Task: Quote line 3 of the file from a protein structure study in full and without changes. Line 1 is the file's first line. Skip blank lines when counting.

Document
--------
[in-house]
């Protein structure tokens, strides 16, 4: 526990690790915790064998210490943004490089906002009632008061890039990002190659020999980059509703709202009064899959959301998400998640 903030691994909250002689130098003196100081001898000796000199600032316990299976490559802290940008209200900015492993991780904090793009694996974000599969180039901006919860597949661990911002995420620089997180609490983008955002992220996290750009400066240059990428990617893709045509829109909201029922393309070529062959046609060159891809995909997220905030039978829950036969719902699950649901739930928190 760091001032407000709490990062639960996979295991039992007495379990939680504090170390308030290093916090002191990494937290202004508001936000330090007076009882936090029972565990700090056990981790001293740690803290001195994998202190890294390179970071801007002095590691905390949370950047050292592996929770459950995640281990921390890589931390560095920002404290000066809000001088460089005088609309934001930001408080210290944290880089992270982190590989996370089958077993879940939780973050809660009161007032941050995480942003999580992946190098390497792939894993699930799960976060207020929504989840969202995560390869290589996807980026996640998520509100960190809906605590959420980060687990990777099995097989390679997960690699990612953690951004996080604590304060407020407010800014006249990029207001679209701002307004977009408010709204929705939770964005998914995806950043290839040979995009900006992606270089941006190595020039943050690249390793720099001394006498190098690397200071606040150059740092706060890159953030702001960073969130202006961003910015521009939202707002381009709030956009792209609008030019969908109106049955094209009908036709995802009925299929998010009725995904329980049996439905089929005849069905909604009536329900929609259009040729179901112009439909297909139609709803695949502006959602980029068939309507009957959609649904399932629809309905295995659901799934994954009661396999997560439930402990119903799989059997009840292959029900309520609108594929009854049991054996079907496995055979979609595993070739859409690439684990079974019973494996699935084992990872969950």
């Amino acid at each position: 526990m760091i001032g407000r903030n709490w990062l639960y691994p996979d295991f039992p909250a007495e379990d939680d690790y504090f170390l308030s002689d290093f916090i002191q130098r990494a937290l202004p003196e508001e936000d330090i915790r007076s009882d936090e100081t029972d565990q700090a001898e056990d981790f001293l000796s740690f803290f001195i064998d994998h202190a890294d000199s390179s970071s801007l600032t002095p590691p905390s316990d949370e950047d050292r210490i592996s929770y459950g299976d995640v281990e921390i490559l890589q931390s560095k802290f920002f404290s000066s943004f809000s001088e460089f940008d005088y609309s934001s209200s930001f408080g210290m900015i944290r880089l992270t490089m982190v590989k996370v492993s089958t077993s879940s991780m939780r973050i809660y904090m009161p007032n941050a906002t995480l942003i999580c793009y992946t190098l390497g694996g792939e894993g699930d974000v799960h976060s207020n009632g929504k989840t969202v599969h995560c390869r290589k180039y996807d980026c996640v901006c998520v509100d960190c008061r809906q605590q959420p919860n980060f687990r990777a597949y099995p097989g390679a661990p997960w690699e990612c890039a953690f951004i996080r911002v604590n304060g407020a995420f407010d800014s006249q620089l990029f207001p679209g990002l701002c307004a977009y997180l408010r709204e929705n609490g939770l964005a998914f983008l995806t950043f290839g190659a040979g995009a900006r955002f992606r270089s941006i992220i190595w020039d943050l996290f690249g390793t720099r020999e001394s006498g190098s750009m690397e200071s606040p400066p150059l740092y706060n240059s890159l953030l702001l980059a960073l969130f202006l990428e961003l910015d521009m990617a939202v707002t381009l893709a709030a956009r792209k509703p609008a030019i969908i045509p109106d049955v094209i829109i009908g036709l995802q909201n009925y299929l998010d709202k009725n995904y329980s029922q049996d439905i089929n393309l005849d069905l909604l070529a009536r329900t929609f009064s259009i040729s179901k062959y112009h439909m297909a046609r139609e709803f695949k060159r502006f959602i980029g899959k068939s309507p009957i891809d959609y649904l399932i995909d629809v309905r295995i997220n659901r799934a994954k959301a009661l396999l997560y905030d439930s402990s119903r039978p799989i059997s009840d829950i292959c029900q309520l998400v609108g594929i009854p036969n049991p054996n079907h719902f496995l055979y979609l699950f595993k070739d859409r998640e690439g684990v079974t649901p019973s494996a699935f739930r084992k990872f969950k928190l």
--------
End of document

């Amino acid at each position: 526990m760091i001032g407000r903030n709490w990062l639960y691994p996979d295991f039992p909250a007495e379990d939680d690790y504090f170390l308030s002689d290093f916090i002191q130098r990494a937290l202004p003196e508001e936000d330090i915790r007076s009882d936090e100081t029972d565990q700090a001898e056990d981790f001293l000796s740690f803290f001195i064998d994998h202190a890294d000199s390179s970071s801007l600032t002095p590691p905390s316990d949370e950047d050292r210490i592996s929770y459950g299976d995640v281990e921390i490559l890589q931390s560095k802290f920002f404290s000066s943004f809000s001088e460089f940008d005088y609309s934001s209200s930001f408080g210290m900015i944290r880089l992270t490089m982190v590989k996370v492993s089958t077993s879940s991780m939780r973050i809660y904090m009161p007032n941050a906002t995480l942003i999580c793009y992946t190098l390497g694996g792939e894993g699930d974000v799960h976060s207020n009632g929504k989840t969202v599969h995560c390869r290589k180039y996807d980026c996640v901006c998520v509100d960190c008061r809906q605590q959420p919860n980060f687990r990777a597949y099995p097989g390679a661990p997960w690699e990612c890039a953690f951004i996080r911002v604590n304060g407020a995420f407010d800014s006249q620089l990029f207001p679209g990002l701002c307004a977009y997180l408010r709204e929705n609490g939770l964005a998914f983008l995806t950043f290839g190659a040979g995009a900006r955002f992606r270089s941006i992220i190595w020039d943050l996290f690249g390793t720099r020999e001394s006498g190098s750009m690397e200071s606040p400066p150059l740092y706060n240059s890159l953030l702001l980059a960073l969130f202006l990428e961003l910015d521009m990617a939202v707002t381009l893709a709030a956009r792209k509703p609008a030019i969908i045509p109106d049955v094209i829109i009908g036709l995802q909201n009925y299929l998010d709202k009725n995904y329980s029922q049996d439905i089929n393309l005849d069905l909604l070529a009536r329900t929609f009064s259009i040729s179901k062959y112009h439909m297909a046609r139609e709803f695949k060159r502006f959602i980029g899959k068939s309507p009957i891809d959609y649904l399932i995909d629809v309905r295995i997220n659901r799934a994954k959301a009661l396999l997560y905030d439930s402990s119903r039978p799989i059997s009840d829950i292959c029900q309520l998400v609108g594929i009854p036969n049991p054996n079907h719902f496995l055979y979609l699950f595993k070739d859409r998640e690439g684990v079974t649901p019973s494996a699935f739930r084992k990872f969950k928190l």